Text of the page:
The following codes for treatments and procedures applicable to this document are included below for informational purposes. Inclusion or exclusion of a procedure, diagnosis or device code(s) does not constitute or imply member coverage or provider reimbursement policy. Please refer to the member's contract benefits in effect at the time of service to determine coverage or non-coverage of these services as it applies to an individual member.

When services may be Medically Necessary when criteria are met:

HCPCS

 

J9022

Injection, atezolizumab, 10 mg [Tecentriq]

 

 

ICD-10 Diagnosis

 

 

C34.00-C34.92

Malignant neoplasm of bronchus and lung

 

C61

Malignant neoplasm of prostate

 

C65.1-C65.9

Malignant neoplasm of renal pelvis

 

C66.1-C66.9

Malignant neoplasm of ureter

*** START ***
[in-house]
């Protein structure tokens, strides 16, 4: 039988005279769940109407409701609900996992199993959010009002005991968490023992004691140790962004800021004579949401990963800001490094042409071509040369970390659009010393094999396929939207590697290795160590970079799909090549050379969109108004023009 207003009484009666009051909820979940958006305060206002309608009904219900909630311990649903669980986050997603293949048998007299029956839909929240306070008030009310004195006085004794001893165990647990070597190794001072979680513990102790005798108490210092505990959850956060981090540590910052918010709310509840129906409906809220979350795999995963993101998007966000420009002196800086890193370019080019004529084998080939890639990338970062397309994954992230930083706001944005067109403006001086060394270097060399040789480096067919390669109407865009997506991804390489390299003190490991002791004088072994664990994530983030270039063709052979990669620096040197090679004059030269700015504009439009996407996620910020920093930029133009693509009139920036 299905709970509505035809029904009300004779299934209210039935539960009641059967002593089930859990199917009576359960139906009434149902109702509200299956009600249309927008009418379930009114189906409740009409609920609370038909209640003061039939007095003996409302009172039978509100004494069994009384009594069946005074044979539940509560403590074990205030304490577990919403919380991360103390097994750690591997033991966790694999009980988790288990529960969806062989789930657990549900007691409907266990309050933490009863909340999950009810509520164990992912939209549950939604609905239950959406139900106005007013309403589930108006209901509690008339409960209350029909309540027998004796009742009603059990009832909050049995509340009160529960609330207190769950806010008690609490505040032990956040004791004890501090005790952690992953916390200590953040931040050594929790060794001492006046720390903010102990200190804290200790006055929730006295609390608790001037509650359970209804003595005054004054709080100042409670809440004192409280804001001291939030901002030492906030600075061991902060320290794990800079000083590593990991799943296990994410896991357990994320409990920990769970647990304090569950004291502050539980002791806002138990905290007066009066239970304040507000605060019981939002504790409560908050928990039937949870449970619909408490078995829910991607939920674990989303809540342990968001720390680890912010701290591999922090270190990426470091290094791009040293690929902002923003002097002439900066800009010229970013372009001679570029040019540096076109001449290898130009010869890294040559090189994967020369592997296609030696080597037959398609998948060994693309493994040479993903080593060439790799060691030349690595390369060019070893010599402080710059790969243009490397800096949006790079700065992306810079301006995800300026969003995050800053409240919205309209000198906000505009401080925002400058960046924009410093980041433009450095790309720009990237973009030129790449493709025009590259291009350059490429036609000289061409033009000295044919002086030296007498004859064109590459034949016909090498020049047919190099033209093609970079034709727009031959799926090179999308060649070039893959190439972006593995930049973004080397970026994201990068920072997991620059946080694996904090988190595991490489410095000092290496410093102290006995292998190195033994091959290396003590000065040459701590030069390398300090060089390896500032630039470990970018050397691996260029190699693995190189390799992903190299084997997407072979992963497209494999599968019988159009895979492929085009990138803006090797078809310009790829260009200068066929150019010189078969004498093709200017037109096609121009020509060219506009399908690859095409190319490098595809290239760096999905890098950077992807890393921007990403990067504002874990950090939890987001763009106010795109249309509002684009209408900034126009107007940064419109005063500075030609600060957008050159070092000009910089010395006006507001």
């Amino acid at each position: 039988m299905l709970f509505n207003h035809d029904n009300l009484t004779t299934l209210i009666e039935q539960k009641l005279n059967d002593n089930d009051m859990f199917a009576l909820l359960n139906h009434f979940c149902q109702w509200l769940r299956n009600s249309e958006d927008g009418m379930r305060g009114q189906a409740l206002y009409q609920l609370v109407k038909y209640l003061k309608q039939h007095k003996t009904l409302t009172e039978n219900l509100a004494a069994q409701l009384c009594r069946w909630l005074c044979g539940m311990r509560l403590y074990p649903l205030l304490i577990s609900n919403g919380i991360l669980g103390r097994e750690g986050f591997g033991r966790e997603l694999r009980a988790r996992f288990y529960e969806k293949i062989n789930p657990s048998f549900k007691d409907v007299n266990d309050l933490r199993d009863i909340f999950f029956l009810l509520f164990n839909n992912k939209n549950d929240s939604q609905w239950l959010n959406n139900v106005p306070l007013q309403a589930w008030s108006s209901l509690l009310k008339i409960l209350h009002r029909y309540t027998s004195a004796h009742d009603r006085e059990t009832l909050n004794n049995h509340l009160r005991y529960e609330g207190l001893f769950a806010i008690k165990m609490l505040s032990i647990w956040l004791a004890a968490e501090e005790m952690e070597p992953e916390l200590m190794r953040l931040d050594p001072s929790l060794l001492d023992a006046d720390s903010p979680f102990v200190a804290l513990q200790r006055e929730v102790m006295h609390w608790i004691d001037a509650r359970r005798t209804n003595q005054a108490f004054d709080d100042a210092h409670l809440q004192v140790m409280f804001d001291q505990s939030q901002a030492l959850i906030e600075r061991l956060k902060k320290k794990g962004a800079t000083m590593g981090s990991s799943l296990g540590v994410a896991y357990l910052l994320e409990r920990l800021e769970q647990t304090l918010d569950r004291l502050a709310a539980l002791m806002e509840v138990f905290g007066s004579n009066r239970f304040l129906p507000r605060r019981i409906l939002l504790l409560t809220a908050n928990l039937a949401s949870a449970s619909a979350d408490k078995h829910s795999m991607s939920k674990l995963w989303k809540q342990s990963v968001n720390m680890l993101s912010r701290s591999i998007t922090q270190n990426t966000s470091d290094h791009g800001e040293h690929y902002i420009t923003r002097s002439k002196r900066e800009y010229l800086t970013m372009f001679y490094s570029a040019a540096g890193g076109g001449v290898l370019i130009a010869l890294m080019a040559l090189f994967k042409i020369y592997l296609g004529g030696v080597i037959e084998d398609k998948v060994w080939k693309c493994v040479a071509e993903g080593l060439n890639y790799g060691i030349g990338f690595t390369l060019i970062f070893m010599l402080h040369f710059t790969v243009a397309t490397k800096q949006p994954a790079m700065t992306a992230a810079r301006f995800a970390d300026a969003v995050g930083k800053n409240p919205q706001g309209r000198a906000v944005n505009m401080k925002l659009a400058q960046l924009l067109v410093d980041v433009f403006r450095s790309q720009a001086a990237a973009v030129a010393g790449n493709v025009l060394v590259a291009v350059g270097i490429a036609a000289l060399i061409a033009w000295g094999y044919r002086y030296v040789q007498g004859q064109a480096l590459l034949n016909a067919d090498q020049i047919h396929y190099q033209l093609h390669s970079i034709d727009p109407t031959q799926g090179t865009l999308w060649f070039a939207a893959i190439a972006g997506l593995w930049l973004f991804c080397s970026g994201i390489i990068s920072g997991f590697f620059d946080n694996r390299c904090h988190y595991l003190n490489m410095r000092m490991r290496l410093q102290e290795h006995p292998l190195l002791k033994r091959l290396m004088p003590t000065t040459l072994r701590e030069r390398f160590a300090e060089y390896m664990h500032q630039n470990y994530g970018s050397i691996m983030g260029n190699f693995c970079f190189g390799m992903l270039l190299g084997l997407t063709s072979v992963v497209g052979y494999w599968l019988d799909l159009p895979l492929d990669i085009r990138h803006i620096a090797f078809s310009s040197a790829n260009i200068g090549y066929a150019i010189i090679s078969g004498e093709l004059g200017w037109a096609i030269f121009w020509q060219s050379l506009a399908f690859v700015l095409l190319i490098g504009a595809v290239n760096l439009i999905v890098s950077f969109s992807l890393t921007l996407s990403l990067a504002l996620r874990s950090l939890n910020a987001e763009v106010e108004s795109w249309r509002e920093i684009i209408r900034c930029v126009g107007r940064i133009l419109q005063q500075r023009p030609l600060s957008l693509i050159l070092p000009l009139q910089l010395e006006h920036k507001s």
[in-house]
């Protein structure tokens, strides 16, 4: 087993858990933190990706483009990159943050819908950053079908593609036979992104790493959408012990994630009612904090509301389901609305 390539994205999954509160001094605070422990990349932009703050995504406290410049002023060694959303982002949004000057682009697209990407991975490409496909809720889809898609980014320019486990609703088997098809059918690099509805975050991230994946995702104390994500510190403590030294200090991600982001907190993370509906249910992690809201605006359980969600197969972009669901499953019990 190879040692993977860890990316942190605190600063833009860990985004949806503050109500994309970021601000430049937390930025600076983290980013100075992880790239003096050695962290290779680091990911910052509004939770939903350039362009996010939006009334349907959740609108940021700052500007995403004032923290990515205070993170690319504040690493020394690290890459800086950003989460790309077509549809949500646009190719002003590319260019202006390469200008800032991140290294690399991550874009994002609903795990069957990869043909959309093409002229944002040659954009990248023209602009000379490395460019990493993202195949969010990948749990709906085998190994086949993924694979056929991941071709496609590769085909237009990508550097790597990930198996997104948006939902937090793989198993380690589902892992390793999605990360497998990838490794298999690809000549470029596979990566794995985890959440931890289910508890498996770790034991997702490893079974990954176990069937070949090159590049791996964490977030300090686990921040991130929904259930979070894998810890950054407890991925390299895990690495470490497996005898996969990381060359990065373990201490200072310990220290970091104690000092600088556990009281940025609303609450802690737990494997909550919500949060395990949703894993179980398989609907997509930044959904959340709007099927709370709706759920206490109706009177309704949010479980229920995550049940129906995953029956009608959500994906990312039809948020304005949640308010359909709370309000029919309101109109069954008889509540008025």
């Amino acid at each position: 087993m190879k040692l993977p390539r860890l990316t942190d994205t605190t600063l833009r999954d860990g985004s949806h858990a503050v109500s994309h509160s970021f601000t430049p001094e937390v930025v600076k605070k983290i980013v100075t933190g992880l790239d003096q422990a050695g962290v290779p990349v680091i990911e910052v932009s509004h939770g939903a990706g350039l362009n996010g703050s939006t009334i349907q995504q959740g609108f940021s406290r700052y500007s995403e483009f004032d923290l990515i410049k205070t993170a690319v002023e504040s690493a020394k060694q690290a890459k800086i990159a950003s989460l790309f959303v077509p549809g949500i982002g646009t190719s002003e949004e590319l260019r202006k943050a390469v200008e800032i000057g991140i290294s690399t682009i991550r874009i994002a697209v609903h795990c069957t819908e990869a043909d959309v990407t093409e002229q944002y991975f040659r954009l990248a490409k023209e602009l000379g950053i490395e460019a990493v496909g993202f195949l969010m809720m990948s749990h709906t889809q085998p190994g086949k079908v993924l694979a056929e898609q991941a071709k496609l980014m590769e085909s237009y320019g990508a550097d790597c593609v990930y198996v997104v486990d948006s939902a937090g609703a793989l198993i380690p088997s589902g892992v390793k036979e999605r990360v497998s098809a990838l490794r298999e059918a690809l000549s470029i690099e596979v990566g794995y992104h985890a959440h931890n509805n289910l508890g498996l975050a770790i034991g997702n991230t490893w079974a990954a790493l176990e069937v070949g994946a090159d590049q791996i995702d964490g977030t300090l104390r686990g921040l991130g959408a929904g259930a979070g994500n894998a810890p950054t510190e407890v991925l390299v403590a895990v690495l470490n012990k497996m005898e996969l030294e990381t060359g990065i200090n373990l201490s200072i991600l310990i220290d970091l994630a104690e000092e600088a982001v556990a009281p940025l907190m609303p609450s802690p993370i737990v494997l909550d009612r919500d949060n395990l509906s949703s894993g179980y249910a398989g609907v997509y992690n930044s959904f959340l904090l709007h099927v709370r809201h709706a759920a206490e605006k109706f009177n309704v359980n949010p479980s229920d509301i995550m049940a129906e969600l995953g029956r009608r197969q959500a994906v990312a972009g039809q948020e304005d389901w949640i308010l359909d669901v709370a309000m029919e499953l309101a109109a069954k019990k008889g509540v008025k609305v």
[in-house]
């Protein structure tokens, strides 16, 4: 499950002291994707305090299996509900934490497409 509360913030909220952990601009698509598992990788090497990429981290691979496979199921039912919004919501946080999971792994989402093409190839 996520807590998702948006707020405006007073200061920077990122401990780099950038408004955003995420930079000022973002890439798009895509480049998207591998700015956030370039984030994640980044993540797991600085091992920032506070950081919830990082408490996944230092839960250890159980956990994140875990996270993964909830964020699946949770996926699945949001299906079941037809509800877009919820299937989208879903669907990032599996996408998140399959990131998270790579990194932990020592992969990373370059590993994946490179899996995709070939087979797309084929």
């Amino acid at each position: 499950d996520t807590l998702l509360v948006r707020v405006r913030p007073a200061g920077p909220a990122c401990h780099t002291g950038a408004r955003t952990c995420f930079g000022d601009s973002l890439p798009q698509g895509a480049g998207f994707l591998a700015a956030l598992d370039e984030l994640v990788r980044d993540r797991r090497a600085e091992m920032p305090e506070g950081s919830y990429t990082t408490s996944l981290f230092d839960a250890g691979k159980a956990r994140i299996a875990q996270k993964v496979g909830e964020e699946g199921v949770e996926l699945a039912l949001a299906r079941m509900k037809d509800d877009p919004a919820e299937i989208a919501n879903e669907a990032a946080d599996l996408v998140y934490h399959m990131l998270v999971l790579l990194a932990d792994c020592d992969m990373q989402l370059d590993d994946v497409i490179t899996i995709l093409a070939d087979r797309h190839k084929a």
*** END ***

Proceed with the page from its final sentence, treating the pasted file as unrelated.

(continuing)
C67.0-C67.9

Malignant neoplasm of bladder

 

C68.0

Malignant neoplasm of urethra

 

Z85.118

Personal history of other malignant neoplasm of bronchus and lung

 

Z85.51

Personal history of malignant neoplasm of bladder

 

Z85.53-Z85.54

Personal history of malignant neoplasm of renal pelvis, ureter

 

When services are Investigational and Not Medically Necessary:
For the procedure and diagnosis codes listed above when criteria are not met or for all other diagnoses not listed; or when the code describes a procedure indicated in the Position Statement section as investigational and not medically necessary.

References

Peer Reviewed Publications:

  1. Alsina M, Moehler M, Hierro C, et al. Immunotherapy for gastric cancer: a focus on immune checkpoints. Target Oncol. 2016; 11(4):469-477.